NASA’s Ames Research Center wins Popular Mechanics award for third time
NASA’s Lunar Atmosphere and Dust Environment Explorer (LADEE) mission has been recognized as a recipient of the 2014 Popular Mechanics Breakthrough Awards, a recognition that has applauded innovation in science and technology annually for the past ten years. The spacecraft was “designed, developed, built, integrated, tested and controlled” by NASA’s Ames Research Center in Moffett Field, California.
“We’re proud of the LADEE mission’s accomplishments and this recognition,” said S. Pete Worden, director of the center, in a press release. “LADEE may have been the first Ames-built spacecraft, but after the Kepler mission’s win in 2009 and the Lunar Crater Observation and Sensing Satellite (LCROSS) mission’s win in 2010, it’s the third Ames mission to be honored with this award.”
Popular Mechanics specifically noted LADEE’s modular design, which is made to save money and be customizable rather than requiring something be built from scratch for every new mission. The new system is called the Modular Common Spacecraft Bus (MCSB), and is the proposed bus for the 2020 Phobos And Deimos & Mars Environment (PADME) orbiter mission.
“This mission put the innovative common bus design to the test and proved the spacecraft could perform well beyond our most conservative estimates,” said Butler Hine, LADEE project manager at Ames. “This same common bus can be used on future missions to explore other destinations, including voyages to orbit and land on the moon, low-Earth orbit, near-Earth objects and objects in deep space.”
For the LADEE, the bus structure was a carbon composite that weighed 547.2 pounds unfueled and 844.4 pounds fully fueled.
The award also acknowledged the spacecraft’s laser data transfer capability via the Lunar Laser Communication Demonstration (LLCD) terminal, which “made history by downloading data at 622 megabits per second — more than six times faster than the quickest space-based radio signals,” according to the Popular Mechanics writeup.
Additionally, Popular Mechanics noted the benefits provided by LADEE for future Mars missions, as Martian moon Phobos will likely be a waypoint for manned expeditions to the planet and LADEE’s data will help develop the technology to land there.
LADEE was launched in September of 2013 aboard a U.S. Air Force Minotaur V from the Wallops Flight Facility in Virginia. It was the first flight of a Minotaur V rocket, which was developed by Orbital Sciences Corporation, as well as the first launch beyond Earth orbit from the Wallops facility.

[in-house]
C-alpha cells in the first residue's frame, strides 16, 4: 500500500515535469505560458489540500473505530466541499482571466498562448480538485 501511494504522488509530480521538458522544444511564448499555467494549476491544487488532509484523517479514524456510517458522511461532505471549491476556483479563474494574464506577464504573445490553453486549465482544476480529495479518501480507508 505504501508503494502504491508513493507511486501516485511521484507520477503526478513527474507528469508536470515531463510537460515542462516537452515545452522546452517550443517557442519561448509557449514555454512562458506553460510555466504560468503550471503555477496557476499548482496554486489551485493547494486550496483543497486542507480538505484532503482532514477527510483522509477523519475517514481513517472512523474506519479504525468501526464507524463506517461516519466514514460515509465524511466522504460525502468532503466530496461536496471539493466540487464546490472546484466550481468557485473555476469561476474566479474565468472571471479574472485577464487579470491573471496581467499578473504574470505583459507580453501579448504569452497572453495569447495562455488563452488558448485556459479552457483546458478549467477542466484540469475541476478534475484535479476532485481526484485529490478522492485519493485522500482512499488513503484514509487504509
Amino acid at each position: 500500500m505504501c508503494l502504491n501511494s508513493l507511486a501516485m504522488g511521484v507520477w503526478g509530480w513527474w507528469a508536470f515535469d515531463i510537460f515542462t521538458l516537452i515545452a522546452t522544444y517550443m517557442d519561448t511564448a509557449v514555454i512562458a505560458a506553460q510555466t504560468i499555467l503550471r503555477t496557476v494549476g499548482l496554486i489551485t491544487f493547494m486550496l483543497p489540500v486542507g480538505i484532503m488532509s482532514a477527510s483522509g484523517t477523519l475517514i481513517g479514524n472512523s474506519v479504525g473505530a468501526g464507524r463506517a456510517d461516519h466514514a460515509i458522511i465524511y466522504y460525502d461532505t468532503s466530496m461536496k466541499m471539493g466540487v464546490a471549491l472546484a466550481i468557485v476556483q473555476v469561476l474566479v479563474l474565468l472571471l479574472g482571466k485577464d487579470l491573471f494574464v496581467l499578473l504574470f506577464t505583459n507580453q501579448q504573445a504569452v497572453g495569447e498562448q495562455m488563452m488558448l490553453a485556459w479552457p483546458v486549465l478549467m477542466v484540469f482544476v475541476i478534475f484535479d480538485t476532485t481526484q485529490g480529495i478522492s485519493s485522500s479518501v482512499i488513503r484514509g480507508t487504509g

About 23 minutes after launch, LADEE experienced a minor malfunction. The reaction wheels that controlled the spacecraft’s attitude did not turn themselves off as they were programmed to. Mission control ordered the wheels to be shut down remotely and the fault protections, which had prevented the automatic shutdown, were selectively re-enabled. After this, the mission continued as planned.
The purpose of the mission was to examine the moon’s very thin atmosphere, a feature common to many other bodies in the solar system and therefore useful for understanding more than simply Earth’s moon. LADEE gathered data using an Ultraviolet and Visible Light Spectrometer (UVS), a Neutral Mass Spectrometer (NMS), and the Lunar Dust Experiment (LDEX).
The mission ended when the spacecraft was intentionally crashed to the moon’s surface on April 18 of this year. The 100 days it had spent orbiting the moon were sufficient for the mission’s goals.
Rae Botsford End is a freelance writer and editor whose primary work currently is writing technical white papers, contributing to SFI, and working on a speculative fiction novel that she hopes to have published soon. Rae wanted an opportunity to report on the various space-related events in and around Florida's Space Coast and approached SFI's founder about the possibility. Rae now covers an array of subjects for our growing website.